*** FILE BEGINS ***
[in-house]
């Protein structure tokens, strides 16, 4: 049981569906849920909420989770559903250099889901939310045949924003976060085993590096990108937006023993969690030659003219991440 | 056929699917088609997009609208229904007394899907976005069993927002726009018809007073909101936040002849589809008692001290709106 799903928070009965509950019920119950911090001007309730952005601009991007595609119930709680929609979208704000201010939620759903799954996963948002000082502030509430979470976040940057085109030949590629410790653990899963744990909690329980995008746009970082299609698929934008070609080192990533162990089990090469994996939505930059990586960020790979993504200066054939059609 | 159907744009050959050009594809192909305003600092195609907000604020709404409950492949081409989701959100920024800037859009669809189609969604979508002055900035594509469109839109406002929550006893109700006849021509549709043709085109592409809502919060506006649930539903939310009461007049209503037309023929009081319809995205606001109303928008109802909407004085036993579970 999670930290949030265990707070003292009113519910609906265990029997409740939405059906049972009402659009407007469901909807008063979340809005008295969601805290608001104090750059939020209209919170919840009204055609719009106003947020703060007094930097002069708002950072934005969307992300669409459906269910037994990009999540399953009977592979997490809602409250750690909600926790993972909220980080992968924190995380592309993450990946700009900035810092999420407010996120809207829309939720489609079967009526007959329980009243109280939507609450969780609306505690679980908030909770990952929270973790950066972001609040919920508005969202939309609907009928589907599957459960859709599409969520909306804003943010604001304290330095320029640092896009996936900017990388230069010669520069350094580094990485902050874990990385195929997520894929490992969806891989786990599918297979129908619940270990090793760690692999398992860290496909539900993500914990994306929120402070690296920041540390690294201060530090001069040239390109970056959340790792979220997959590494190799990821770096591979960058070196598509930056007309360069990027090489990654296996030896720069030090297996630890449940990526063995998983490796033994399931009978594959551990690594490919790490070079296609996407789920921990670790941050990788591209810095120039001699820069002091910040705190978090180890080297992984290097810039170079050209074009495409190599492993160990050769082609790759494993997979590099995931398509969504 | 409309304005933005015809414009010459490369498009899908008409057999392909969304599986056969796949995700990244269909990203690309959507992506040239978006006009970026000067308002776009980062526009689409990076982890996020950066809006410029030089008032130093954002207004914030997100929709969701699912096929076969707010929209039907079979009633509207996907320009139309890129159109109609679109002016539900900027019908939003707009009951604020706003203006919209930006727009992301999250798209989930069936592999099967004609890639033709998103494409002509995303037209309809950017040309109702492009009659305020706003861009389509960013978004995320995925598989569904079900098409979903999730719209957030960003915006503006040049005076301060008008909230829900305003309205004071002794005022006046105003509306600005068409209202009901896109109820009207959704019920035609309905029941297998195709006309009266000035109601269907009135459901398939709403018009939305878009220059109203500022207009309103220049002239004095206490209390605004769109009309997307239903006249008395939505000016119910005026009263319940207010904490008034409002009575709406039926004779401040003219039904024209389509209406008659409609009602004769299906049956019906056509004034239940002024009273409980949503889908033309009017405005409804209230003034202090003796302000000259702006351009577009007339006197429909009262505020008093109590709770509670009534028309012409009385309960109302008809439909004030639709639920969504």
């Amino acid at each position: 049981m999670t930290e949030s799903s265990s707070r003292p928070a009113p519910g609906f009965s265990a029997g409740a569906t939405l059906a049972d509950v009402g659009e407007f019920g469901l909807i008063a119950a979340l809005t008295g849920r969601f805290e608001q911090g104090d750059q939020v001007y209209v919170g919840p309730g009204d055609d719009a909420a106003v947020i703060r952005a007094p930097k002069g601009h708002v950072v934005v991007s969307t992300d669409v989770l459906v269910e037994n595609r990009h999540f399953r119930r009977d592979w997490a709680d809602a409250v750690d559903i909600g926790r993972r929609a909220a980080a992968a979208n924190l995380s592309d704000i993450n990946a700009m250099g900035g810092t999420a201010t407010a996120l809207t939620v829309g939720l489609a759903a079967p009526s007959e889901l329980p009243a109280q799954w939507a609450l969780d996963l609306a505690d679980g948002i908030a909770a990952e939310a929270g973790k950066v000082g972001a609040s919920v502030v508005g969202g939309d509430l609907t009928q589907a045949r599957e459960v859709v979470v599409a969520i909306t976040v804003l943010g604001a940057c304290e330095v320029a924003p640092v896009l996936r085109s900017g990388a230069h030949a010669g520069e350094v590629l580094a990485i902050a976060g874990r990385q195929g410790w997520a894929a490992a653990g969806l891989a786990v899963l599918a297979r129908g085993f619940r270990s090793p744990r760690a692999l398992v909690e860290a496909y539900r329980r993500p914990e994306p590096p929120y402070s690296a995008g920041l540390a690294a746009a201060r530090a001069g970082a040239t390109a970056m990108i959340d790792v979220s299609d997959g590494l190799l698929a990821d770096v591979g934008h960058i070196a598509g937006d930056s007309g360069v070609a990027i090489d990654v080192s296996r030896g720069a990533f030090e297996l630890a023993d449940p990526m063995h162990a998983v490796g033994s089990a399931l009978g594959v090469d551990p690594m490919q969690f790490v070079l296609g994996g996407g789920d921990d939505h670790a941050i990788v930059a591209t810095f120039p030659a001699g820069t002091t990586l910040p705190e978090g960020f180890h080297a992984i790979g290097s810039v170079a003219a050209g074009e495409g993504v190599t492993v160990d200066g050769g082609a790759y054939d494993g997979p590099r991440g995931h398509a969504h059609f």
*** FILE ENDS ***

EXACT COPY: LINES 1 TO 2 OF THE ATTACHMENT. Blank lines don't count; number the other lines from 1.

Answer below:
[in-house]
């Protein structure tokens, strides 16, 4: 049981569906849920909420989770559903250099889901939310045949924003976060085993590096990108937006023993969690030659003219991440 | 056929699917088609997009609208229904007394899907976005069993927002726009018809007073909101936040002849589809008692001290709106 799903928070009965509950019920119950911090001007309730952005601009991007595609119930709680929609979208704000201010939620759903799954996963948002000082502030509430979470976040940057085109030949590629410790653990899963744990909690329980995008746009970082299609698929934008070609080192990533162990089990090469994996939505930059990586960020790979993504200066054939059609 | 159907744009050959050009594809192909305003600092195609907000604020709404409950492949081409989701959100920024800037859009669809189609969604979508002055900035594509469109839109406002929550006893109700006849021509549709043709085109592409809502919060506006649930539903939310009461007049209503037309023929009081319809995205606001109303928008109802909407004085036993579970 999670930290949030265990707070003292009113519910609906265990029997409740939405059906049972009402659009407007469901909807008063979340809005008295969601805290608001104090750059939020209209919170919840009204055609719009106003947020703060007094930097002069708002950072934005969307992300669409459906269910037994990009999540399953009977592979997490809602409250750690909600926790993972909220980080992968924190995380592309993450990946700009900035810092999420407010996120809207829309939720489609079967009526007959329980009243109280939507609450969780609306505690679980908030909770990952929270973790950066972001609040919920508005969202939309609907009928589907599957459960859709599409969520909306804003943010604001304290330095320029640092896009996936900017990388230069010669520069350094580094990485902050874990990385195929997520894929490992969806891989786990599918297979129908619940270990090793760690692999398992860290496909539900993500914990994306929120402070690296920041540390690294201060530090001069040239390109970056959340790792979220997959590494190799990821770096591979960058070196598509930056007309360069990027090489990654296996030896720069030090297996630890449940990526063995998983490796033994399931009978594959551990690594490919790490070079296609996407789920921990670790941050990788591209810095120039001699820069002091910040705190978090180890080297992984290097810039170079050209074009495409190599492993160990050769082609790759494993997979590099995931398509969504 | 409309304005933005015809414009010459490369498009899908008409057999392909969304599986056969796949995700990244269909990203690309959507992506040239978006006009970026000067308002776009980062526009689409990076982890996020950066809006410029030089008032130093954002207004914030997100929709969701699912096929076969707010929209039907079979009633509207996907320009139309890129159109109609679109002016539900900027019908939003707009009951604020706003203006919209930006727009992301999250798209989930069936592999099967004609890639033709998103494409002509995303037209309809950017040309109702492009009659305020706003861009389509960013978004995320995925598989569904079900098409979903999730719209957030960003915006503006040049005076301060008008909230829900305003309205004071002794005022006046105003509306600005068409209202009901896109109820009207959704019920035609309905029941297998195709006309009266000035109601269907009135459901398939709403018009939305878009220059109203500022207009309103220049002239004095206490209390605004769109009309997307239903006249008395939505000016119910005026009263319940207010904490008034409002009575709406039926004779401040003219039904024209389509209406008659409609009602004769299906049956019906056509004034239940002024009273409980949503889908033309009017405005409804209230003034202090003796302000000259702006351009577009007339006197429909009262505020008093109590709770509670009534028309012409009385309960109302008809439909004030639709639920969504």